The Super Bowl’s presence in Atlanta suggests road closures and bad traffic. But here we discuss a small open road — or a ramp, rather — that could help ease a big bottle neck on Peachtree Street in Midtown. As traffic engineers in Atlanta constantly explore ways to ease traffic without major capital expenditures and projects, one AJC reader has suggested going back to the past, to fix traffic for the future.
Frank sent in a detailed email about one of the busiest stretches in town: Peachtree Street between the Buford-Spring Connector/I-85/northbound turn and Spring Street. I’m very familiar with this, as WSB Radio and TV’s studios are right there. And I have made the right turn off of Peachtree onto the Buford-Spring Connector/northbound ramp, just north of Spring, thousands of times. But I make that right turn easily off of Peachtree/northbound.
Frank takes umbrage with a decision he says officials made over 20 years ago to allow Peachtree/southbound to also make left turns onto that very same ramp. He said that locals raised concerns at public forums about the traffic this would cause. Since Peachtree/southbound has to turn left across oncoming traffic, it backs up easily. That traffic needs a left turn signal, which then causes extra red light time on Peachtree/northbound. And then on full green lights with breaks in the traffic, drivers try to scoot across and beat the oncoming cars. That maneuver can lead to bad crashes.
Eliminating left turns in busy areas is a goal in modern traffic engineering. This principle is what has driven the construction of Diverging Diamond Interchanges (DDI’s) at Ashford Dunwoody and I-285, Jimmy Carter at I-85, Pleasant Hill at I-85, Windy Hill at I-75, and Wade Green at I-75. One is currently under construction on Camp Creek at I-285. These interchanges put what once was left-turning traffic on the opposite side of the road, so when it turns left it does not have to impede or cross oncoming traffic. While these newer interchanges are confusing, they do save time and decrease crashes.
Traffic planners routinely eliminate left hand turns on busy streets that do not have turn lanes.
Some other Peachtree Street intersections in Midtown, south of Peachtree at Spring, do not allow left turns at all. Again, they back up traffic and can be dangerous.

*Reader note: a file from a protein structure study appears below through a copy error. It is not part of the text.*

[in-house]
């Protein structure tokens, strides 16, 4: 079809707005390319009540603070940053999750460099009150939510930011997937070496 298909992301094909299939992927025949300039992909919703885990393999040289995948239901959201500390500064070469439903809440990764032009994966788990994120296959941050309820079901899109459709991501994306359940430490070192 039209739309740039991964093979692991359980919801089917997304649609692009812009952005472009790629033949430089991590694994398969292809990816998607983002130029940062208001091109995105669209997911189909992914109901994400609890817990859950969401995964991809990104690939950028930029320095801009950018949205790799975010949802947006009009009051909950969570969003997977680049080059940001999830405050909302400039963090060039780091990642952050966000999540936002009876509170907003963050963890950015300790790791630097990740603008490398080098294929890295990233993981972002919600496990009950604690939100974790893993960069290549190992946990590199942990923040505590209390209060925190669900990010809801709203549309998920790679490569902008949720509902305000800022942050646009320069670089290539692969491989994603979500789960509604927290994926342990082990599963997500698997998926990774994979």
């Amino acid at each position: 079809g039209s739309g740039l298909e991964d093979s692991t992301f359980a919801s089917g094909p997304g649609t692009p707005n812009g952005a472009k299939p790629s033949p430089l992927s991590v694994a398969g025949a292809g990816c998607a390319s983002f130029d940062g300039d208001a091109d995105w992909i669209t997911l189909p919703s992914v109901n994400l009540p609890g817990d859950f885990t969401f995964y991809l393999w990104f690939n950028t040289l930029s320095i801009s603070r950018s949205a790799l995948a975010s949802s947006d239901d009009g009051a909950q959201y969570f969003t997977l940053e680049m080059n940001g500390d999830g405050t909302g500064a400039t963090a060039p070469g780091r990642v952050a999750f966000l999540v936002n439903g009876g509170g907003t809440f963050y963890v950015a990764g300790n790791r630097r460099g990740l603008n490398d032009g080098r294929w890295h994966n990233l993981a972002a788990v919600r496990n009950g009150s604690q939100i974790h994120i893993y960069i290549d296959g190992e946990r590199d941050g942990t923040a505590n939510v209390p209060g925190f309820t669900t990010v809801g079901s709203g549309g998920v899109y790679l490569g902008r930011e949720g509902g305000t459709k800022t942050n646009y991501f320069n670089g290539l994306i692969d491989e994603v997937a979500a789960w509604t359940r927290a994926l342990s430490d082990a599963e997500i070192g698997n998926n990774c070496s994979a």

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Frank’s opposition to the left turn makes sense, as that left turn lane on Peachtree/southbound at the BSC backs up and then slows the regular thru lanes during peak drive times. But I pushed back on Frank’s desire to eliminate that turn. Where would Peachtree/southbound traffic be able to access I-85? That traffic would have to either pick up GA-400 back in Buckhead, route around to Piedmont, head south and then route to West Peachtree, or drive all the way down to 10th Street, a mile-plus away. As bad as the backups are at the left turn, having to route that far away to find I-85 doesn’t seem efficient. But Frank pointed out an obscure turn that could eliminate the whole problem.
Just south of the debated left turn, Peachtree/southbound actually can access the BSC. Just past Rhodes Castle, south of Spring, there is a small right hand-only turn that Peachtree commuters can take onto the Buford-Spring Connector/northbound. I have both covered traffic and worked at WSB for almost 15 years — I never knew about this turn. For one, I have never had to take that ramp, since the other one I normally take is much more convenient. There also is zero signage on Peachtree, telling drivers that it even exists.
With so many people in the routine of taking the more common left turn, this small right turn just a block or so ahead gets very little attention. This less-traveled ramp actually merges with the traffic coming off of W. Peachtree and onto the BSC/northbound. The only inconvenience to the Peachtree/southbound drivers for choosing this ramp, instead of the left-hander, is that they would have to sit through the lights at Spring and at Rhodes Circle.
I posed this revelation to the Georgia Department of Transportation and they are exploring it. More than likely, they aren’t going to eliminate that left turn. But maybe with some more signage and education, some of that backed up traffic can use this right turn and save themselves — and some others — a bit of time. Thanks, Frank!
Doug Turnbull, the PM drive Skycopter anchor for Triple Team Traffic on News 95-5 FM and AM-750 WSB, is the Gridlock Guy. He also writes a traffic blog and hosts a podcast with Smilin’ Mark McKay on wsbradio.com. Contact him at Doug.Turnbull@coxinc.com.
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